I just spent 4 days attending an SPC class with Dean Leffingwell & Alex Yakyma (funny but useful :)) in Boulder and wanted to share my reflections when they are still fresh in my mind.

It was a large class – 7 tables with about 5-6 people at each table, so it was a bit cramped. But we were all spoiled rotten by the amazing, kind, friendly, helpful and super nice people at SAI. The food was amazing and dessert was even better. If there is one piece of advice I can share with others who might attend this course at this location – LEAVE ROOM FOR DESSERT!

I was first exposed to SAFE at an Agile 2012 presentation that I think Drew Jemilo made. I had a very strong reaction when I saw the big picture and I still do. However, attending the course helped me understand Dean’s perspective and while I may not agree with every element of the approach, I have a new found respect, admiration and affection for him and his entire team, and what they have helped large organizations accomplish throughout the world.



Throughout the course, I tried to have an inner stance of curiosity, humility, openness and respect for SAFE. Large companies have done some awesome stuff using SAFE that they might not have been able to do otherwise. For instance, in our class, we had members of the Orion Space Program who had successfully conducted big-room PI (Program Increment) Planning with 400 people. Is that cool or what?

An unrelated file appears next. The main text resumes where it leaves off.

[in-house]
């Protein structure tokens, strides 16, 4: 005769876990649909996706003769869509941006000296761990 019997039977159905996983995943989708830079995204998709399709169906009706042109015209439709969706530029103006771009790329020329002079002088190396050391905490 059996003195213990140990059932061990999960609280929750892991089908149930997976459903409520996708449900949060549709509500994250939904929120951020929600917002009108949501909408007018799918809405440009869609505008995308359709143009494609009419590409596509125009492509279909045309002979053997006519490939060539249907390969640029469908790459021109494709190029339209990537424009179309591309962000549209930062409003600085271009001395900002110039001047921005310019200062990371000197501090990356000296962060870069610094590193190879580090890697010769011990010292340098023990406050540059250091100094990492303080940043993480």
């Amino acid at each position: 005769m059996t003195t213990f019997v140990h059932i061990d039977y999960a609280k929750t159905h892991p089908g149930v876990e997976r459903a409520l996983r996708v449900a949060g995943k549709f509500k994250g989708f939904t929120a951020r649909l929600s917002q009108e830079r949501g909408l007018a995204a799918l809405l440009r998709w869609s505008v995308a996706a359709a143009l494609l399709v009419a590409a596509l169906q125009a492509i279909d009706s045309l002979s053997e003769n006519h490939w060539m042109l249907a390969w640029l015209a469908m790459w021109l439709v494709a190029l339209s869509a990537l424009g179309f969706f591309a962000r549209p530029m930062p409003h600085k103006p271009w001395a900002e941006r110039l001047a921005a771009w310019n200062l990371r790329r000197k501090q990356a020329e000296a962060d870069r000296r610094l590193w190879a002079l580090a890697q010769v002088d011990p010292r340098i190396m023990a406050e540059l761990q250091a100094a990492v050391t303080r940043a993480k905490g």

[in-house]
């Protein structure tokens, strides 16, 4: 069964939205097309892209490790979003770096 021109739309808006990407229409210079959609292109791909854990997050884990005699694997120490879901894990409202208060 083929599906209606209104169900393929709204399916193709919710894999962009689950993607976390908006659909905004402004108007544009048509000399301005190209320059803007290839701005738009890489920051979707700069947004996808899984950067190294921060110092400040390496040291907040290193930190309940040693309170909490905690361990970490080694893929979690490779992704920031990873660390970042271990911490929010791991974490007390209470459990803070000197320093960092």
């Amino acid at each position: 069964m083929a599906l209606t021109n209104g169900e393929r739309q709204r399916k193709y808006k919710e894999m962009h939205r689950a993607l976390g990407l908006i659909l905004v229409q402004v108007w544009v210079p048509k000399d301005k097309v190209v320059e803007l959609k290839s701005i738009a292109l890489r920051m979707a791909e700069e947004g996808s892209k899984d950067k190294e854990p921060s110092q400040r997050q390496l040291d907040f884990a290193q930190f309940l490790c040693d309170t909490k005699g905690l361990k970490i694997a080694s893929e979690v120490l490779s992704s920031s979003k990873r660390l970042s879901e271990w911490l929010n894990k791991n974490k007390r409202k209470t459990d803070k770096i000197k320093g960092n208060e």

I was humbled, touched and inspired to be part of class full of people who had a shared objective of rescuing value from the Bermuda Triangle of command and control management and phase-gate-waterfall thinking.
The class also helped refresh, reconnect and revisit the mindset and core principles of our industry – the Manifesto and Principles, Scrum, XP, Lean, De-centralized decision-making, Kotter and Dan Pink. I also walked away with some new names, tools and reading suggestions.



Before I share my reflections on the framework, let me share my experience with Agile and scaled software delivery, which no doubt influence my thoughts…

  • I have a development / delivery background – starting out as a developer and then evolving into a Delivery Manager for a $125M network monitoring and analysis product with a geographically distributed team. I have worked on both sides of the ocean – off-shore as well as on-site
  • I also have a Masters in Entrepreneurship, and have founded and run a small consulting firm which gives me a greater appreciation of the challenges of a Product Owner
  • In my largest experience of Scaling Scrum, I was the Coach for a Program with 250+ Scrum Team Members in a geographically distributed, multi-vendor, Fortune 15 setting.
  • I am also a Professional Scrum Trainer through Scrum.org and conduct PSF, PSM, PSPO trainings. Between these training and custom Agile Training for clients, I have trained hundreds on students on Agile Software Delivery

With that context, here are some reflections on SAFe…


Based on my understanding, frame-works are descriptive in nature. They are guided by core principles, have a few rules and might offer guidance in other areas.


As I looked at SAFE, I had a clear idea about the under-lying guiding principles because they were called out explicitly. However, I struggled to distinguish between the rules and the guidelines.

My understanding is that primary reference was the Big Picture and the student work-book. However, the work book is fairly large and as I browsed through the slides, I could not distinguish between the rules and guidelines either.